Taleb states that the test of time in conjunction with skin in the game is the only inerrant judge of quality. Given enough time and skin in the game, everything effective will survive and everything ineffective will die out. This is the mechanism behind humanity’s advancement.

Intellectualism Opposes Skin in the Game

It takes a long time for the Lindy effect to make things better, and it’s difficult to observe in action. On the other hand, it’s easy to see successful people working to make things better—leaders, entrepreneurs, inventors. Consequently, many people over-attribute human progress to skilled, gifted individuals instead of the systems that filter out failure and reward success. This is the foundation of the philosophy of Intellectualism

“Intellectualism,” in the sense Taleb uses here, is the school of thought stating that rational humans have the capacity to replace skin in the game as judges and reliably distinguish good from bad. Consequently, intellectualists believe that systems should be designed by a select few instead of being allowed to evolve over time. Intellectualism overestimates the reliability of human intellect and underestimates the world’s complexity and unpredictability.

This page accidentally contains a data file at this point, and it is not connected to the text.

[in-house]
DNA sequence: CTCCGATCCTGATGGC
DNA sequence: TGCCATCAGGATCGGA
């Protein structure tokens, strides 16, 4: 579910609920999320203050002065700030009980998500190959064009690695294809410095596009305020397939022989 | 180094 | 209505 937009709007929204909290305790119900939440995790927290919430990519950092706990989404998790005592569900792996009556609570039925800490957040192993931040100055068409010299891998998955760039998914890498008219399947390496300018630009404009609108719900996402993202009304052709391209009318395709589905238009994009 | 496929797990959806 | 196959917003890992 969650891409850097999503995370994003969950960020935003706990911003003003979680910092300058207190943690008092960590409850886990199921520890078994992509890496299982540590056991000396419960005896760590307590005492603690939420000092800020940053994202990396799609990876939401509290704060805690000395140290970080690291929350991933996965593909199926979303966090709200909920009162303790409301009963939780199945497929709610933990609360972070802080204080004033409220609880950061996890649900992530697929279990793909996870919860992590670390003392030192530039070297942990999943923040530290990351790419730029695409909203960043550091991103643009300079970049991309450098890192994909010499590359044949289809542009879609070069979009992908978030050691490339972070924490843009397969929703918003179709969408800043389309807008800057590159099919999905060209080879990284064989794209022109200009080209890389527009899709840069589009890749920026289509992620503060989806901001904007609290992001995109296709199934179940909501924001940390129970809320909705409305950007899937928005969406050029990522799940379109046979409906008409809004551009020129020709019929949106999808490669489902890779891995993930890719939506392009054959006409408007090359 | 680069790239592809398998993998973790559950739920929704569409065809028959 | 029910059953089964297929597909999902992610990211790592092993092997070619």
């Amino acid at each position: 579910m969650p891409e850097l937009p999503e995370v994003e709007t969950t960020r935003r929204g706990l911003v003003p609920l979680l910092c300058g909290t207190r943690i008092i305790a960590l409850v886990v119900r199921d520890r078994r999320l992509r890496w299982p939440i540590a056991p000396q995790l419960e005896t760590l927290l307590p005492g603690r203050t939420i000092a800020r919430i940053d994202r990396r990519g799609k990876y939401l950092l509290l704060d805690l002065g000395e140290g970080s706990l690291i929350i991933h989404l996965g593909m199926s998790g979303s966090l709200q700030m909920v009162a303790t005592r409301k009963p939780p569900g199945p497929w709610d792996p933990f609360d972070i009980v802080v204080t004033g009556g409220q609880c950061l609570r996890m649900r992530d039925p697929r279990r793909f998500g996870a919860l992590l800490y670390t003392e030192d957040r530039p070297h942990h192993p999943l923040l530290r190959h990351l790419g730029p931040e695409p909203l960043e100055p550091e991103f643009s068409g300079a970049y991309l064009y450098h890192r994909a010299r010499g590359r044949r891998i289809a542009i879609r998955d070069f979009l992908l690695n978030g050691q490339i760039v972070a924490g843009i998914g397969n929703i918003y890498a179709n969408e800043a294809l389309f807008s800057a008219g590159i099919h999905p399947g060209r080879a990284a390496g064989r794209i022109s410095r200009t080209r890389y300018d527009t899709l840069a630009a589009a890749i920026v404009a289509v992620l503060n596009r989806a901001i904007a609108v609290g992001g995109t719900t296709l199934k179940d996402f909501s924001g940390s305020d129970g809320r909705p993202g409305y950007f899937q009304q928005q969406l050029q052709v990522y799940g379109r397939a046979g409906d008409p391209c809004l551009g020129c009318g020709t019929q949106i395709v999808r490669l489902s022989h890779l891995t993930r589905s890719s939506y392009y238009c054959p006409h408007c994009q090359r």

Intellectualists fail to see the Lindy effect at work and rarely acknowledge its existence. As a result, Taleb insists that institutions based on the Intellectualist ideology are destined to fail.

Intellectualism is associated with top-down decision-making—for example, centralized urban planning. As outlined in Antifragile, Taleb vastly prefers bottom-up decision-making—individuals deciding where and why to construct their own buildings.Bottom-up decision making works because it involves skin in the game. If the people don’t like something—for example, the layout of an apartment building—it’s reflected in the supply and demand, and the design disappears. As a result, bottom-up planning involves the constant micro-destruction necessary for the Lindy effect to operate.Top-down decision-making, on the other hand, is protected from destruction. Taleb claims that the 2005 French riots were caused in part by the unnatural, alienating design of the housing projects designated for those in poverty. Top-down decisions are not easily revoked, resulting in mass permanent dissatisfaction.
The Lindy Effect: The Ultimate Test of Time

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Darya Sinusoid

Darya’s love for reading started with fantasy novels (The LOTR trilogy is still her all-time-favorite). Growing up, however, she found herself transitioning to non-fiction, psychological, and self-help books. She has a degree in Psychology and a deep passion for the subject. She likes reading research-informed books that distill the workings of the human brain/mind/consciousness and thinking of ways to apply the insights to her own life. Some of her favorites include Thinking, Fast and Slow, How We Decide, and The Wisdom of the Enneagram.